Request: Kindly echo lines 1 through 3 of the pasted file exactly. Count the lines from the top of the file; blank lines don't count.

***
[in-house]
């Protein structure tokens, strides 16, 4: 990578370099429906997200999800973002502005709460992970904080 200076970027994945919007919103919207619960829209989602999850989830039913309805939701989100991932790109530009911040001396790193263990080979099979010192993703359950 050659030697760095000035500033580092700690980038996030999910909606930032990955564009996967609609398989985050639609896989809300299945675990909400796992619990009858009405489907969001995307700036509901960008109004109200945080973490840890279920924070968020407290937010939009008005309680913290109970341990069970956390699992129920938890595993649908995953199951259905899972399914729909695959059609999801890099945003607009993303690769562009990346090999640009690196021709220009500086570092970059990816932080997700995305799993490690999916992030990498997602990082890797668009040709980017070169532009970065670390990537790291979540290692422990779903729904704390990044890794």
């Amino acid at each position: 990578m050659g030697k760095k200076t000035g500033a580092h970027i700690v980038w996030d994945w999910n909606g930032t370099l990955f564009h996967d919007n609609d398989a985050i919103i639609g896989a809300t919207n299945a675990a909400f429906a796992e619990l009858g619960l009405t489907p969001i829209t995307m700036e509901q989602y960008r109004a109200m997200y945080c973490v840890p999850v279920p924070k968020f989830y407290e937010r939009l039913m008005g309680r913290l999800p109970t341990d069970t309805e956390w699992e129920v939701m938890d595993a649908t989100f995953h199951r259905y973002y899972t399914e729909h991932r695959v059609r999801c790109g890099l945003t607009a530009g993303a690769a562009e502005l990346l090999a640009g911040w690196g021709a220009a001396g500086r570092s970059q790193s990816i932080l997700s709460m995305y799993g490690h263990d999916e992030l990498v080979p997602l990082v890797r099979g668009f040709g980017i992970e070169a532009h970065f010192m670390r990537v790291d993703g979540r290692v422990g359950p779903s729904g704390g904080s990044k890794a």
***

[in-house]
């Protein structure tokens, strides 16, 4: 990578370099429906997200999800973002502005709460992970904080 200076970027994945919007919103919207619960829209989602999850989830039913309805939701989100991932790109530009911040001396790193263990080979099979010192993703359950 050659030697760095000035500033580092700690980038996030999910909606930032990955564009996967609609398989985050639609896989809300299945675990909400796992619990009858009405489907969001995307700036509901960008109004109200945080973490840890279920924070968020407290937010939009008005309680913290109970341990069970956390699992129920938890595993649908995953199951259905899972399914729909695959059609999801890099945003607009993303690769562009990346090999640009690196021709220009500086570092970059990816932080997700995305799993490690999916992030990498997602990082890797668009040709980017070169532009970065670390990537790291979540290692422990779903729904704390990044890794």
């Amino acid at each position: 990578m050659g030697k760095k200076t000035g500033a580092h970027i700690v980038w996030d994945w999910n909606g930032t370099l990955f564009h996967d919007n609609d398989a985050i919103i639609g896989a809300t919207n299945a675990a909400f429906a796992e619990l009858g619960l009405t489907p969001i829209t995307m700036e509901q989602y960008r109004a109200m997200y945080c973490v840890p999850v279920p924070k968020f989830y407290e937010r939009l039913m008005g309680r913290l999800p109970t341990d069970t309805e956390w699992e129920v939701m938890d595993a649908t989100f995953h199951r259905y973002y899972t399914e729909h991932r695959v059609r999801c790109g890099l945003t607009a530009g993303a690769a562009e502005l990346l090999a640009g911040w690196g021709a220009a001396g500086r570092s970059q790193s990816i932080l997700s709460m995305y799993g490690h263990d999916e992030l990498v080979p997602l990082v890797r099979g668009f040709g980017i992970e070169a532009h970065f010192m670390r990537v790291d993703g979540r290692v422990g359950p779903s729904g704390g904080s990044k890794a």